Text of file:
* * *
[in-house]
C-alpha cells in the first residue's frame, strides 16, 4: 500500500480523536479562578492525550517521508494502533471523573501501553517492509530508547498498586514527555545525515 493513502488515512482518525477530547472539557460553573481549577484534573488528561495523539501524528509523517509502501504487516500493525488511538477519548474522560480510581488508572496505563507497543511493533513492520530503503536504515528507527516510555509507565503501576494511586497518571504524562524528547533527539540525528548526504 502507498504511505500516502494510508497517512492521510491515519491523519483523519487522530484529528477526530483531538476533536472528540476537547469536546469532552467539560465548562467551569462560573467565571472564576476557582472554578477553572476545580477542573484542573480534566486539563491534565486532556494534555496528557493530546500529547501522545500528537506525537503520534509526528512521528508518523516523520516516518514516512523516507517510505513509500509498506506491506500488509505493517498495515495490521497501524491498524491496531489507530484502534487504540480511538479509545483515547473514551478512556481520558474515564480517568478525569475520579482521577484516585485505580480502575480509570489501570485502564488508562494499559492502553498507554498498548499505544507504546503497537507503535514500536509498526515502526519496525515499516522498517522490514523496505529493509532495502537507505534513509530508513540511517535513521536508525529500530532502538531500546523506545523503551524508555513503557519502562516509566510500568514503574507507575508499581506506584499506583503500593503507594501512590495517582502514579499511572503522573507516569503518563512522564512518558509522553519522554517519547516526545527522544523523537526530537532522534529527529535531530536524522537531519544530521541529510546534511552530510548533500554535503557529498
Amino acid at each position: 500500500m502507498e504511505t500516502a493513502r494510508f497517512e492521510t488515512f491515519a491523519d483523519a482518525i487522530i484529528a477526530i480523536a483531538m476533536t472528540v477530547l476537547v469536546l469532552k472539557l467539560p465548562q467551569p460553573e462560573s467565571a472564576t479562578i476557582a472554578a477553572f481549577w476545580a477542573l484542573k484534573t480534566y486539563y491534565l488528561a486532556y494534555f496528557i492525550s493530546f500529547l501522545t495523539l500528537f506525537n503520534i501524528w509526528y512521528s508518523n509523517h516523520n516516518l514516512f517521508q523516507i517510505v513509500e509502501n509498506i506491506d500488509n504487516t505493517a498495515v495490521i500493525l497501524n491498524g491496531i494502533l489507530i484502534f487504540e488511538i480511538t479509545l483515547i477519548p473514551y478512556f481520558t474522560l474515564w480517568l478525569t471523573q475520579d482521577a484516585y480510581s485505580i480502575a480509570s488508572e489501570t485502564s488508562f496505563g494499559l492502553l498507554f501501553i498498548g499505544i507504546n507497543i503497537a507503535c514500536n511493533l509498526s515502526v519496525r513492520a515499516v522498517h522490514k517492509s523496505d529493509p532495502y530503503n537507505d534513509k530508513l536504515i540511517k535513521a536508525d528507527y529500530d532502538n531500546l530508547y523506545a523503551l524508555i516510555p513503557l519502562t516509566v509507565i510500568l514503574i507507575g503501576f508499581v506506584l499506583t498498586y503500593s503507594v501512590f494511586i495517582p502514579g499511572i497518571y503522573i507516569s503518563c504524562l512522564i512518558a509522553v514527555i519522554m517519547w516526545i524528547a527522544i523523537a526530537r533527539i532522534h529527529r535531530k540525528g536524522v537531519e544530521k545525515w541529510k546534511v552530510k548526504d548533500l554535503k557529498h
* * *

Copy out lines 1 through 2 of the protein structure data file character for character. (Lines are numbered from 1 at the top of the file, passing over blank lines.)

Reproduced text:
[in-house]
C-alpha cells in the first residue's frame, strides 16, 4: 500500500480523536479562578492525550517521508494502533471523573501501553517492509530508547498498586514527555545525515 493513502488515512482518525477530547472539557460553573481549577484534573488528561495523539501524528509523517509502501504487516500493525488511538477519548474522560480510581488508572496505563507497543511493533513492520530503503536504515528507527516510555509507565503501576494511586497518571504524562524528547533527539540525528548526504 502507498504511505500516502494510508497517512492521510491515519491523519483523519487522530484529528477526530483531538476533536472528540476537547469536546469532552467539560465548562467551569462560573467565571472564576476557582472554578477553572476545580477542573484542573480534566486539563491534565486532556494534555496528557493530546500529547501522545500528537506525537503520534509526528512521528508518523516523520516516518514516512523516507517510505513509500509498506506491506500488509505493517498495515495490521497501524491498524491496531489507530484502534487504540480511538479509545483515547473514551478512556481520558474515564480517568478525569475520579482521577484516585485505580480502575480509570489501570485502564488508562494499559492502553498507554498498548499505544507504546503497537507503535514500536509498526515502526519496525515499516522498517522490514523496505529493509532495502537507505534513509530508513540511517535513521536508525529500530532502538531500546523506545523503551524508555513503557519502562516509566510500568514503574507507575508499581506506584499506583503500593503507594501512590495517582502514579499511572503522573507516569503518563512522564512518558509522553519522554517519547516526545527522544523523537526530537532522534529527529535531530536524522537531519544530521541529510546534511552530510548533500554535503557529498